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The Post-Times-Sun-Dispatch or PTSD is a newsource of serious political satire. Don't let a day go by without PTSD.

Wednesday, October 28, 2009

by R J Shulman

WASHINGTON - (PTSD News) - Within a few days after Senate Majority Leader Harry Reid announced he would support a heath care bill with a provision that allowed states to opt out of a public option, Washington has been consumed with little else. With the exception of some liberals and progressives, most politicians have thrown their support behind this idea. "The Democrat party has been screaming how important it is for the American people to have a public option," said Senate Minority Leader Mitch McConnell, "so how can they be against an option on an option."

Many are now suggesting an opt out for states should be expanded to other laws. "We feel that states should be able to opt out of civil rights laws," said Mississippi Governor Haley Barbour. Representative Joe Wilson (R-SC) said, "Just think of what I could have shouted at Obama if we had opted out of all that PC crap." "The opt out will rise again," said South Carolina Republican Lynn Westmoreland, "Heck, South Carolina has been trying to opt out since 1860."

New York has expressed an interest in opting out of securities fraud laws, while Texas has said it will opt out of the Bill of Rights and any other laws that get in the way of the unfettered use of the death penalty. "We are going to have an opt out referendum," said Phyllis Combstock, President of Mothers Organized Righteously Over Nothing or MORON, "so that Kansas can opt out of evolution." However, as one observer said, "that's already happened."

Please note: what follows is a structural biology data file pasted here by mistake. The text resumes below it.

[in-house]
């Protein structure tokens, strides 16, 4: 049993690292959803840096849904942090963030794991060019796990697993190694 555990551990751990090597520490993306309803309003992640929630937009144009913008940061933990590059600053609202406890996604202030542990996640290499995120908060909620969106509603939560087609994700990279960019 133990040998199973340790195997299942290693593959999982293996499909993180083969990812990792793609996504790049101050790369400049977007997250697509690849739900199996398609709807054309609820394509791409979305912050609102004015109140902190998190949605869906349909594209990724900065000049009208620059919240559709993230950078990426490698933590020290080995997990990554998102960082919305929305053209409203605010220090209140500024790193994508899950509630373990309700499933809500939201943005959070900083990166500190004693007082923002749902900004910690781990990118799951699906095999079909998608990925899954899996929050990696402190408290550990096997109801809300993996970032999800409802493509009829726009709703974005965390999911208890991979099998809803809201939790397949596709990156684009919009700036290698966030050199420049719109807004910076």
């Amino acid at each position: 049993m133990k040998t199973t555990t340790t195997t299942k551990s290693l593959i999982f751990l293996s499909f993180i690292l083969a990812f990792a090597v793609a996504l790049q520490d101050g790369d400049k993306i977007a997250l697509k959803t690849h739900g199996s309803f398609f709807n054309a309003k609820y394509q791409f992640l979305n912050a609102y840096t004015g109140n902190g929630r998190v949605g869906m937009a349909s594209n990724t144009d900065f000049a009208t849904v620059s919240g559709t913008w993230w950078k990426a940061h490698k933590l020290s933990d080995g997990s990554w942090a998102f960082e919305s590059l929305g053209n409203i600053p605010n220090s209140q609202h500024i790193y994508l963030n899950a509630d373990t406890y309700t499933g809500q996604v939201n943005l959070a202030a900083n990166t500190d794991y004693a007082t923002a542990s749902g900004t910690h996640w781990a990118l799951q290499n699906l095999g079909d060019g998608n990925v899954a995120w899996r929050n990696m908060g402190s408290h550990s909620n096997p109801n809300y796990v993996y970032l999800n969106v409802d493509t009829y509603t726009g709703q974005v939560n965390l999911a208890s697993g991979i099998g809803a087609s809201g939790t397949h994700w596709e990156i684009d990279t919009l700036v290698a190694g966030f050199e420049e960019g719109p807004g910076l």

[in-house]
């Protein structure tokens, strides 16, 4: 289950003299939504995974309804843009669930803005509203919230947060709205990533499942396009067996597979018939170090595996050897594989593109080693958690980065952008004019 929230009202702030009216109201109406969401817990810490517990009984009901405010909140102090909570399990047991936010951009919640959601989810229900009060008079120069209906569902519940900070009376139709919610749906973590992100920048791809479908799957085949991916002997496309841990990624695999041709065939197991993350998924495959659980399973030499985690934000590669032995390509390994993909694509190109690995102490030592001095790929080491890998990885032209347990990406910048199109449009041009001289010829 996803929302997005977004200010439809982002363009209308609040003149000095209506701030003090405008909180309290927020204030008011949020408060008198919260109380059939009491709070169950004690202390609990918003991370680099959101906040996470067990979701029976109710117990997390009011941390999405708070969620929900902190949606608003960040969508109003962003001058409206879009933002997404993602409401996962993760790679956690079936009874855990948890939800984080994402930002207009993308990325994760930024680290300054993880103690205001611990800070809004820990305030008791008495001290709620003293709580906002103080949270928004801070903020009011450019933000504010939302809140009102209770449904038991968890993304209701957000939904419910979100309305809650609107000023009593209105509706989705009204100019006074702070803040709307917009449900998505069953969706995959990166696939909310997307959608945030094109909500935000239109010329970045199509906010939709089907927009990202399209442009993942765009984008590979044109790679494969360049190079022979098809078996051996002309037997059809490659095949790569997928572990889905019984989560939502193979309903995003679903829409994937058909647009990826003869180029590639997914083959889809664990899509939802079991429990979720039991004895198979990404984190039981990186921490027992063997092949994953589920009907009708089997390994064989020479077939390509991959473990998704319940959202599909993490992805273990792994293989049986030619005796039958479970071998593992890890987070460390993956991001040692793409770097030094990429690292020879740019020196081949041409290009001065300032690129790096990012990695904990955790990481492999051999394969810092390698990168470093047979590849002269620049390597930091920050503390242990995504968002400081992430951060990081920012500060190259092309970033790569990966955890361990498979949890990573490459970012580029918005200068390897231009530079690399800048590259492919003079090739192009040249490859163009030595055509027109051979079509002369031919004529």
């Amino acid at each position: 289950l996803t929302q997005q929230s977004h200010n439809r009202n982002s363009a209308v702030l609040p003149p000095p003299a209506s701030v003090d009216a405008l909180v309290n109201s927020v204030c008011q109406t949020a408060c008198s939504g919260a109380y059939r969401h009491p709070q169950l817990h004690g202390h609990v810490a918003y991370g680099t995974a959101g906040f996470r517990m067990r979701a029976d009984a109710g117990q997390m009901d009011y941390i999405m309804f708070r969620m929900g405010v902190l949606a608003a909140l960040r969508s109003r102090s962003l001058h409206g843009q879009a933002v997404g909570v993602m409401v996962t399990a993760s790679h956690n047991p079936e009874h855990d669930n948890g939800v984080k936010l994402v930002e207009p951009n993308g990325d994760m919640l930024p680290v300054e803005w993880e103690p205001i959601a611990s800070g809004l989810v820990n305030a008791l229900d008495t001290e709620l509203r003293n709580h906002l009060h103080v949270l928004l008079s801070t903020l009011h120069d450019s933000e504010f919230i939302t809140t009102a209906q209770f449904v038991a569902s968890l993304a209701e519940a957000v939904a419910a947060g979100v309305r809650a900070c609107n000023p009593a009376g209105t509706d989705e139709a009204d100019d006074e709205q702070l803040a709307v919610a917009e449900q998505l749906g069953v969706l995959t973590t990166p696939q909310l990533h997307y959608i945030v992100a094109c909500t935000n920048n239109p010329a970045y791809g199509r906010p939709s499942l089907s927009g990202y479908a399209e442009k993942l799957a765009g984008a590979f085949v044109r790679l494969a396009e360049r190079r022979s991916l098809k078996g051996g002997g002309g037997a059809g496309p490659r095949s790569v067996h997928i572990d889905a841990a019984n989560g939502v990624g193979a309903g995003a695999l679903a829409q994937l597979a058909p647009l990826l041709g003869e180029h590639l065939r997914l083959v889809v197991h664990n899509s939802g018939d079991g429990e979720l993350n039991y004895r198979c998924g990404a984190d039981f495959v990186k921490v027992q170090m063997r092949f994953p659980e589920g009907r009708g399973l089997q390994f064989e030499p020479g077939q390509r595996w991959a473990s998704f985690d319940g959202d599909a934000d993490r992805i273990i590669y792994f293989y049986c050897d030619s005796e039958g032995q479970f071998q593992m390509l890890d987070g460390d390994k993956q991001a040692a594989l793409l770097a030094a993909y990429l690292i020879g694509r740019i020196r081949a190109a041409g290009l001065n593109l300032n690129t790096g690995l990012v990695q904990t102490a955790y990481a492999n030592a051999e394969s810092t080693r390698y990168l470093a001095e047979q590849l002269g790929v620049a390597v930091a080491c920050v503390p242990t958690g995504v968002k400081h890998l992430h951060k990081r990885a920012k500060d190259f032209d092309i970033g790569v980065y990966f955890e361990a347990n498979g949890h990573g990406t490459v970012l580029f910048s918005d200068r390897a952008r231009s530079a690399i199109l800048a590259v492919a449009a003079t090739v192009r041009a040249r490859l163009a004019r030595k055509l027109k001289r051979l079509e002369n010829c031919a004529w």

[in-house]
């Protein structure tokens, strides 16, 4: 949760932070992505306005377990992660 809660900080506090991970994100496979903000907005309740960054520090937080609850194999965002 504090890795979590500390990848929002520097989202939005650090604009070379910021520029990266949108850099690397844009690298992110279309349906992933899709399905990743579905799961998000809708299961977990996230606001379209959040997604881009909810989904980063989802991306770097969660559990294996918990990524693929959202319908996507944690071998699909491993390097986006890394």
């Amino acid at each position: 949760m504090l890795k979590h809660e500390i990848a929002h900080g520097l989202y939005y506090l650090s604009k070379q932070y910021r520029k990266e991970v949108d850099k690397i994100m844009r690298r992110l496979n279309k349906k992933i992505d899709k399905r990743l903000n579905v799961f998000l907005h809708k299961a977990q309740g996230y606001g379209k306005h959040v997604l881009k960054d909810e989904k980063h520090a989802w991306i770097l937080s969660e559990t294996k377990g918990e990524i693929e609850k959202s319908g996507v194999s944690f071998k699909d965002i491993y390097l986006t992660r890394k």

Senator Joe Lieberman of Connecticut also supports the opt out provision. "After all I opted out of the Democratic Party and opted out of being able to take the moral high ground on anything else again."

Large Corporations have also approved of the opt out idea. "We have successfully opted out of paying taxes so all we need now is to get tort reform passed so we can opt out of responsibility for any of our wrongdoings," said Jeffrey R. Immelt of General Electric.

Both talk show host Glenn Beck and Congresswoman Michele Bachmann support the opt out provision. "After all, Glenn and I have one big thing in common," said Bachmann, "we both have opted out of anything resembling sanity."

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